UPDATE (4:30 p.m.): The Center for Competitive Politics, an essential resource throughout Congress’ consideration of this ill-conceived bill, has issued a statement, “DISCLOSE Act blocked in Senate.” As is the Center’s wont, the release contains numerous substantive examples of how the bill targeted specific groups with its speech restrictions: (continue reading…)

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DISCLOSE Act, Cloture Vote Today, Various and Sundry

The Senate convenes at 10 a.m. today and debates a motion to proceed to S. 3268, the DISCLOSE Act, with a cloture vote scheduled for 2:45 p.m.

Several developments:

President Obama made a statement in the Rose Garden Monday afternoon in support of the legislation. The President portrayed people he disagrees with as bad actors, who seek to subvert U.S. democracy and silence critics. The statement was shockingly hostile toward the companies that create jobs in the United States.

At a time of such challenge for America, we can’t afford these political games.  Millions of Americans are struggling to get by, and their voices shouldn’t be drowned out by millions of dollars in secret, special interest advertising.  The American people’s voices should be heard. 

A vote to oppose these reforms is nothing less than a vote to allow corporate and special interest takeovers of our elections.  It is damaging to our democracy. 

Accusing business leaders and corporations of malign intent reinforces the sense of uncertainty that afflicts the economy.  The message to business: Join us in Recovery Summer, invest in America, you corrupt merchants of greed.

The Washington Post this morning editorialized again in favor of the DISCLOSE Act.  “Vote for disclosure” is restatement of familiar arguments — and familiar omissions. It’s irritating to read an editorial from a major newspaper on disclosure that fails to report that the speech-chilling DISCLOSE Act would not apply to media outlets like the Post, which would be free to editorialize, publish opinion columns, and slant the news with its motivations and interests all kept under wraps. That’s the First Amendment at work, of course, but newspapers editorialists should acknowledge their self-interest: The DISCLOSE Act reinforces the power of mainstream media to shape public opinion.

The National Association of Manufacturers sent a Key Vote letter to the Senate yesterday reaffirming its members’ strong objection to the DISCLOSE Act. The letter is here.

Also Monday, 309 business groups and trade associations (including the NAM) joined in a letter stating their objections to the legislation. To those critics who claim big business and foreign corporations are out to scuttle the legislation, we offer these signators: The Bullhead Area Chamber of Commerce, the IEC of the Texas Panhandle, Nebraska Agri-Business Association, Transportation Intermediaries Association. There are more than 300 more.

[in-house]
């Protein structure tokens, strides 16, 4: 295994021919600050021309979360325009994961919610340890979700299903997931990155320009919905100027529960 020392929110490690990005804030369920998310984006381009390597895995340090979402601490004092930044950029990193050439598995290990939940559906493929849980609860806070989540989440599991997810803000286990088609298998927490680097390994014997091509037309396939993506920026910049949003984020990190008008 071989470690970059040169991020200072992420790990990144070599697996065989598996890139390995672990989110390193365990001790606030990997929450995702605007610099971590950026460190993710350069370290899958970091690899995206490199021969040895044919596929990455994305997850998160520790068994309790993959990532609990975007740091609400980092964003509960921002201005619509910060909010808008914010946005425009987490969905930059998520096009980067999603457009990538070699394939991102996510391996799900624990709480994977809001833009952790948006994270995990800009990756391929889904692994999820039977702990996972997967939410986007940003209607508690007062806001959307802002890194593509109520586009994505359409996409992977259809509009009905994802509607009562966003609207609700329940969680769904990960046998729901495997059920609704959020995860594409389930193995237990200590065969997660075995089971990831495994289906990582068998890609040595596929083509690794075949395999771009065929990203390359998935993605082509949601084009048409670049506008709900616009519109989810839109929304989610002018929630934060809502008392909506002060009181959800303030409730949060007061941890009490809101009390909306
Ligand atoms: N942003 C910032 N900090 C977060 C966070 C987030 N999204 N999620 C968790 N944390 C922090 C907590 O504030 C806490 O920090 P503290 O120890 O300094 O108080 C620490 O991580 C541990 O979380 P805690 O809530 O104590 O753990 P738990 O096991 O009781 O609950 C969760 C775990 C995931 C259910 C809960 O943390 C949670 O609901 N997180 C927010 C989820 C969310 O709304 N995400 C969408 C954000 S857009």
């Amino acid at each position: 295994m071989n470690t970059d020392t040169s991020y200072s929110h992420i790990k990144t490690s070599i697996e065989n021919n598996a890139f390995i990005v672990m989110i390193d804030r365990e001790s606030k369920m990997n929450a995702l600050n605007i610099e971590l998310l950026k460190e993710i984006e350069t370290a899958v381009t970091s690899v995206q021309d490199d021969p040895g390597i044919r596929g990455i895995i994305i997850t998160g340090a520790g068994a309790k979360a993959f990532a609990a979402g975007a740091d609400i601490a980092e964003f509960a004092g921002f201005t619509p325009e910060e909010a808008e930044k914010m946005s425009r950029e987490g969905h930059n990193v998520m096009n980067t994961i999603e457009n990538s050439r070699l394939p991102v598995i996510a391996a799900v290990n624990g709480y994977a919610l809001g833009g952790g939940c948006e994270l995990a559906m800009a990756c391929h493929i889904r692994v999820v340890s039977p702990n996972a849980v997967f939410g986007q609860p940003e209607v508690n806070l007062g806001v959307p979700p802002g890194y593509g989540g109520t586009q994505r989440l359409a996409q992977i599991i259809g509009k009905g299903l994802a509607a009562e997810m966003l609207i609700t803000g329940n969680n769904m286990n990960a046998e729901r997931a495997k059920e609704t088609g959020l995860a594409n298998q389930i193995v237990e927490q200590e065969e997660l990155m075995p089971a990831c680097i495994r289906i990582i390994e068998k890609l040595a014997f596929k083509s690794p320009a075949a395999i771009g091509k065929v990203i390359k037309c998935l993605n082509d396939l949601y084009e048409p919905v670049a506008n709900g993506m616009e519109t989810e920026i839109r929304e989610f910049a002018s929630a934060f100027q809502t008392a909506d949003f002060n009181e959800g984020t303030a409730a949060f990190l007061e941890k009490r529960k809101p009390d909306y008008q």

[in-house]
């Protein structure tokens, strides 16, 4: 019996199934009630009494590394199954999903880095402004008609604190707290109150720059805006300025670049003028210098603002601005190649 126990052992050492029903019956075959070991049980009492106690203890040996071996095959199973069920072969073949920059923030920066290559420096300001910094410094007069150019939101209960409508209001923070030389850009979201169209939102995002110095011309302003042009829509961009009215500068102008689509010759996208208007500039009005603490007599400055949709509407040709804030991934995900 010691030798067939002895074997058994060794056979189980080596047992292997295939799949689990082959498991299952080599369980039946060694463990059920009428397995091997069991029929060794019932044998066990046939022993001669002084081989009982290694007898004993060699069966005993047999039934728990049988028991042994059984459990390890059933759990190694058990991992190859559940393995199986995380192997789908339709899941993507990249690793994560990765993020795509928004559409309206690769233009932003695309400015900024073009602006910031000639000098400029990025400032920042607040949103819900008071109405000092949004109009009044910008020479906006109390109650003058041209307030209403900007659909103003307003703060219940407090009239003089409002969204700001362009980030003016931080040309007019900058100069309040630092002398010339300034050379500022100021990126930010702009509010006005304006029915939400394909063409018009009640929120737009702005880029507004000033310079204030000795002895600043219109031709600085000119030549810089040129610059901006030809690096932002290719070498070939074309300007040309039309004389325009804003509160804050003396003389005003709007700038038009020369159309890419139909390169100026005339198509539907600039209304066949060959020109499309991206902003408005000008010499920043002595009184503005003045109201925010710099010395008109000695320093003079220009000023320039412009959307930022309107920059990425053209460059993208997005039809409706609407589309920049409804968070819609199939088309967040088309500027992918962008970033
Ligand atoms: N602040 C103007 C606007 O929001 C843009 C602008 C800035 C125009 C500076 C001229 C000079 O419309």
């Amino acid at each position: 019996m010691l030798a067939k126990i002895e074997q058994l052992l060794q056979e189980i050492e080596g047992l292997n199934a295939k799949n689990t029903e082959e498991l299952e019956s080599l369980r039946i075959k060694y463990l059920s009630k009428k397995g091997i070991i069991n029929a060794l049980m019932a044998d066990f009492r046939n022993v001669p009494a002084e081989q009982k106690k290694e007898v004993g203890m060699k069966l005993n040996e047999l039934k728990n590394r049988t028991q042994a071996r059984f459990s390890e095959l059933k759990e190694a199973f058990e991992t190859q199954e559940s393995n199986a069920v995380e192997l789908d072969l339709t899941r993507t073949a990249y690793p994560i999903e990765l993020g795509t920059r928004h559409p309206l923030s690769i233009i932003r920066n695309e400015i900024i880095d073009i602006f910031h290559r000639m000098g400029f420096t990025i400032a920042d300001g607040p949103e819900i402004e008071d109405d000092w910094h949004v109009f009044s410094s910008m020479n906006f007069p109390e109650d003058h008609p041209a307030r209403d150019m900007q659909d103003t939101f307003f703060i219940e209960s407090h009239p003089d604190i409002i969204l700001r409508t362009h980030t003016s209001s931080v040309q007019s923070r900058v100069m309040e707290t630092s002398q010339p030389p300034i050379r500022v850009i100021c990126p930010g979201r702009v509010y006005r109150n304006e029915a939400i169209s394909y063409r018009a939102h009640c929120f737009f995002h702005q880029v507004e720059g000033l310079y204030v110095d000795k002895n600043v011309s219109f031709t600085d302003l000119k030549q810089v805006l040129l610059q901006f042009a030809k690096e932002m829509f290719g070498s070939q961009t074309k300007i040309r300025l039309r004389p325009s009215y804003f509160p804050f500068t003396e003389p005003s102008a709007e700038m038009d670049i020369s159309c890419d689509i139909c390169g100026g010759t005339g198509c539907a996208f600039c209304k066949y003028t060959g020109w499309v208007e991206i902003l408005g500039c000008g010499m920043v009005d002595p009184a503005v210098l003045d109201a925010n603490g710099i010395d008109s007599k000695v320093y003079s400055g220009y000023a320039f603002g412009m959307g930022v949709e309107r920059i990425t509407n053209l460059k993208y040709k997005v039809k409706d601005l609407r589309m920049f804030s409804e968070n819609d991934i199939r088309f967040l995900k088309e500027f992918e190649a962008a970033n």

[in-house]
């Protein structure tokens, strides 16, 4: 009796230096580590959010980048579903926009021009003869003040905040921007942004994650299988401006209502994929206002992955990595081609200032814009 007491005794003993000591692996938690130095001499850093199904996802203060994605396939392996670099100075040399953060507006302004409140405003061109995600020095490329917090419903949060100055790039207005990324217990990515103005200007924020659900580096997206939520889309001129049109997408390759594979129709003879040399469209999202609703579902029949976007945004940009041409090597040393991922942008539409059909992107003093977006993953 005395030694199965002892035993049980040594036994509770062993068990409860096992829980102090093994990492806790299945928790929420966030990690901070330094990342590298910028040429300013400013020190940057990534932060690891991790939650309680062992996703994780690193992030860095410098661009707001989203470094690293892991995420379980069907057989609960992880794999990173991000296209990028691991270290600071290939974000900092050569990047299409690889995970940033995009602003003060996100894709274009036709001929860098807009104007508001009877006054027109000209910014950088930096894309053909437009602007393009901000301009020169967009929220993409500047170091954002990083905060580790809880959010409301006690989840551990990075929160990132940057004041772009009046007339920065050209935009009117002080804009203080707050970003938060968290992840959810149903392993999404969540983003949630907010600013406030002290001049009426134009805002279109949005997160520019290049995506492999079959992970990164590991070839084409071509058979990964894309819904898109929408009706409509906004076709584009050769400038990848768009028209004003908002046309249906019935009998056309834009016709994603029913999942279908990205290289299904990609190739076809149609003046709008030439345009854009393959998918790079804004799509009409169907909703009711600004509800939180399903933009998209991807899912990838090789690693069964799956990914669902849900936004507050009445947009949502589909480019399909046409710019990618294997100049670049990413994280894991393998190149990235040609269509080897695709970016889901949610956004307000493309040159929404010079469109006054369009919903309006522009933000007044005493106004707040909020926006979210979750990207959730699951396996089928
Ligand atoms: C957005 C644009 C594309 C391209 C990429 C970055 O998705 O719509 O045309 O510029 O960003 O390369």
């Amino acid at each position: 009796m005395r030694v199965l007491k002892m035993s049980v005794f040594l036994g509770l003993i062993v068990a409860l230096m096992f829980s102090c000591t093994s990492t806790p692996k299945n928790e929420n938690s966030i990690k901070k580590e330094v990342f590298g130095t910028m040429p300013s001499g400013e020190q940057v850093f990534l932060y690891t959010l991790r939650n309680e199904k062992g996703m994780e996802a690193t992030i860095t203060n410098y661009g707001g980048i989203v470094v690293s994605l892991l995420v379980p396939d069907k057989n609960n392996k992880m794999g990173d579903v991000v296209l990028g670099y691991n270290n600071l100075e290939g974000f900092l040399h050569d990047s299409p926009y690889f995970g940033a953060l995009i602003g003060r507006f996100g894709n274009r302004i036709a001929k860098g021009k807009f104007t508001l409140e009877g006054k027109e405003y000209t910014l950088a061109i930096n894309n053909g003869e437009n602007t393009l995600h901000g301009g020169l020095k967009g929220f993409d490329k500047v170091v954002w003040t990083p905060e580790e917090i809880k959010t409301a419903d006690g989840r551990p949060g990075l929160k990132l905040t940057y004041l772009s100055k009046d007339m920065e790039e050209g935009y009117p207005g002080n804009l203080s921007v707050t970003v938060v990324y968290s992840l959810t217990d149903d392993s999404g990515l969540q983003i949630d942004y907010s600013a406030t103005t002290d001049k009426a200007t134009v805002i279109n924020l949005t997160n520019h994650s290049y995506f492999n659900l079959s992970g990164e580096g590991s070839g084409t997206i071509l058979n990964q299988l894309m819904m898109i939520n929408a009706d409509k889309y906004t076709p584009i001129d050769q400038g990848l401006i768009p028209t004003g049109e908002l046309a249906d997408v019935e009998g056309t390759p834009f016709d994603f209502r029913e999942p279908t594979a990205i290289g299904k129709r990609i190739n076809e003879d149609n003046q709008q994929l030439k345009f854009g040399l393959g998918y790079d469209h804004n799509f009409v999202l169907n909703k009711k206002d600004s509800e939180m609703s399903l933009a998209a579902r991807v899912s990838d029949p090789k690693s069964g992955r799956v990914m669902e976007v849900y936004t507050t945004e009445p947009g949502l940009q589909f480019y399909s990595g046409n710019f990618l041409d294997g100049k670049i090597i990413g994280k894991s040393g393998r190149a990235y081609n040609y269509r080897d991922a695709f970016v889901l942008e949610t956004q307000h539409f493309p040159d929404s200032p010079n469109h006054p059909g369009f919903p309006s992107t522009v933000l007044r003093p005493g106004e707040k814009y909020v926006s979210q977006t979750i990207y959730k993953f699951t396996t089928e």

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NAM Key Votes Against Anti-Speech DISCLOSE Act

The National Association of Manufacturers has just sent a “Key Vote” letter to the U.S. Senate, expressing strong opposition to S. 3628, the Democracy is Strengthened by Casting Light on Spending in Elections (DISCLOSE) Act.

Excerpt:

Put simply, this bill threatens First Amendment freedoms and is a direct assault on the U.S. Constitution. Its purpose is to hinder the ability of organizations, including associations such as the NAM, to give a voice to their members’ views and priorities. The U.S. Supreme Court repeatedly has recognized that voluntary associations are key participants in the public debate, and that government’s attempts to curb participation in associations in order to stifle their voice in the public debate violate the First Amendment. There need be no further discussion on whether First Amendment freedoms should apply to some and not to others.

The DISCLOSE Act would curb the First Amendment rights of many companies that regularly participate in contracts with the federal government or have limited foreign ownership or control. We believe its onerous disclosure provisions could easily be used to create “political enemies” lists or to promote boycotts – all aimed at chilling companies’ legitimate advocacy activities. It is unconscionable that these same restrictions do not apply equally to unions representing government workers or unions with foreign members or directors.

The NAM uses “Key Vote” letters to rate a member of Congress’ voting record on manufacturing issues.

Earlier today, “DISCLOSE Act: Still Chilling Political Speech

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DISCLOSE Act: Still Chilling Political Speech

President Obama is scheduled to make a statement in the White House Rose Garden at 2:20 p.m. today about the DISCLOSE Act, pending legislation in the Senate that supporters call “campaign finance reform” but is really legislation meant to chill political speech during the 2010 campaign.

Sen. Charles Schumer (D-NY) on Thursday introduced a new, slightly modified of the DISCLOSE Act, the legislative response to the U.S. Supreme Court’s decision in Citizens United v. FEC, which affirmed the First Amendment rights of groups — including trade associations and corporations — to spend money to express a political point of view. The new bill, S. 3628, offers marginal improvements, but the underlying attack against political speech remains unacceptable.

The Schumer changes — or change: requiring disclosure when unions transfer funds among affiliaites — allow supporters to pretend sans guffaw that the bill isn’t quite as one-sided for Big Labor as critics claim.